Artery problems for runners16th March 2010
People who run in marathons may risk acquiring many cardiovascular problems as they go through their training.
A recent Greek study showed that marathon runners tend to have high blood pressure and other heart complications due to the strain of preparing for marathons.
Study author Despina Kardara, a researcher from Athens Medical School, said that her team's research suggested exercise had an inverted U-shape relation with arterial stiffness.
She said this meant that people who did not exercise had the same risk of cardiovascular events as people who did too much exercise.
Many of the runners the researchers studied had stiffness in the aorta, which is the heart's major artery, and also higher blood pressure than their peers.
Kardara said that the cardiovascular system was like a sports car engine, and that people who ran it too fast for too long might burn it out.
For the purposes of the study, the researchers measured the hearts of runners who trained for marathons of up to 42 kilometres (about 26 miles).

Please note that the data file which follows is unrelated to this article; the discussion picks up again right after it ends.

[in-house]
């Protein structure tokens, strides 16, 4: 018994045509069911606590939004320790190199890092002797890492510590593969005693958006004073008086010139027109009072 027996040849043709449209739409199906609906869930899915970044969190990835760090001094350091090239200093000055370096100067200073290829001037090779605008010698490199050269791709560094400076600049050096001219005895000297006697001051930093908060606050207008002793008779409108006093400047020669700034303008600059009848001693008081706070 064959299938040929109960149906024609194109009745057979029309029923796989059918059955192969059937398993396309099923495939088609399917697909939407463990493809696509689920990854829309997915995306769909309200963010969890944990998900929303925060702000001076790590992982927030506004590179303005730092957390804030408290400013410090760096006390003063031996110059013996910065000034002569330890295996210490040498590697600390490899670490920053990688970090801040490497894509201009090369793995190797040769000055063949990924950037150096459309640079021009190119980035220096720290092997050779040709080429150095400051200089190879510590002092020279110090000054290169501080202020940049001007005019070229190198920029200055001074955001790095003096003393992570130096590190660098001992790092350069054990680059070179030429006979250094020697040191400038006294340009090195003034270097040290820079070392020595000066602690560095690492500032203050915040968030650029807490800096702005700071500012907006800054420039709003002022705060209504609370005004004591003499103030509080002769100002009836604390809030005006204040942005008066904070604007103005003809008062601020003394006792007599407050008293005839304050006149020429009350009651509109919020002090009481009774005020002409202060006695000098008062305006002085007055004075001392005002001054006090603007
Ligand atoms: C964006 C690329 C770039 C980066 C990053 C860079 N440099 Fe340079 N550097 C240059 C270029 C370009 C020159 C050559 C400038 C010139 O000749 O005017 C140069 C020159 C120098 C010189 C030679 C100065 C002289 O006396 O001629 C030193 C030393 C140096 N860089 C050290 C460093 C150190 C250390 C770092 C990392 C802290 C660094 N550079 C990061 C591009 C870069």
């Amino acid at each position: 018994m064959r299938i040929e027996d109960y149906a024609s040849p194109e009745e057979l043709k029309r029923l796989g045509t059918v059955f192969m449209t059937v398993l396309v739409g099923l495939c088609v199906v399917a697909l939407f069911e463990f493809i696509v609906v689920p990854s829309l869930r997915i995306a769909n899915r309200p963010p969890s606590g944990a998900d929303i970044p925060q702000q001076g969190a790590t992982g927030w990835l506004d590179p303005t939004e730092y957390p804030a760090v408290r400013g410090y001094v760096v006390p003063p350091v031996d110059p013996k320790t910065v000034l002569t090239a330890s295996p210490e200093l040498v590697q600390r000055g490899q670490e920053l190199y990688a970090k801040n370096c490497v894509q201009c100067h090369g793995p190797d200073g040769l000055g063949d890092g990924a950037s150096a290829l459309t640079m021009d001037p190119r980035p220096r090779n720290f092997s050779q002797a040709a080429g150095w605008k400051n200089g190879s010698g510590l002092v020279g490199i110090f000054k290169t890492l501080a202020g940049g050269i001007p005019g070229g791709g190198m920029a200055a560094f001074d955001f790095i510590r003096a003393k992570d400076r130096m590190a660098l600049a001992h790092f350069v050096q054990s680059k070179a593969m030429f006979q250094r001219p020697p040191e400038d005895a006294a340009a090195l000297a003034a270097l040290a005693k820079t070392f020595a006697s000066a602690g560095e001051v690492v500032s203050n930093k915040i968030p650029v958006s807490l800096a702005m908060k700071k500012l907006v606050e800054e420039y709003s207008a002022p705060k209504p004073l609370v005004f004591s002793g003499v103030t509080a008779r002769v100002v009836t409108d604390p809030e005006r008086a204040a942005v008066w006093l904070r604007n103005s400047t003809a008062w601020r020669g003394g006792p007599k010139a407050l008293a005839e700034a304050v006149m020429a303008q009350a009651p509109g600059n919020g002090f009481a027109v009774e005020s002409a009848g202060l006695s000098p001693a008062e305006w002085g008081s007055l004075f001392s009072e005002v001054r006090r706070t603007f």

Forty-nine runners took part in the study, in addition to 46 people who never did endurance athletics.
All of the runners trained for at least 10 hours a week, and some of them had trained for as long as 20 years.
They used an index called pulse wave velocity to categorise the data.
Marathon runners had measurements corresponding to rigid artery walls, which can cause high blood pressure and heart attacks.
Kardara said that stiff arteries led to high blood pressure, as well as keeping the heart from performing properly.
Aortal stiffness can also be a sign of heart disease.
The researchers found that the condition of runners' aortas worsened the harder the runners trained.
Kardara said that regular long-term endurance training was generally beneficial for heart health, however, and urged endurance athletes to be cautious about the volume of their training programmes.
She said that athletes should always work in close collaboration with their doctors.
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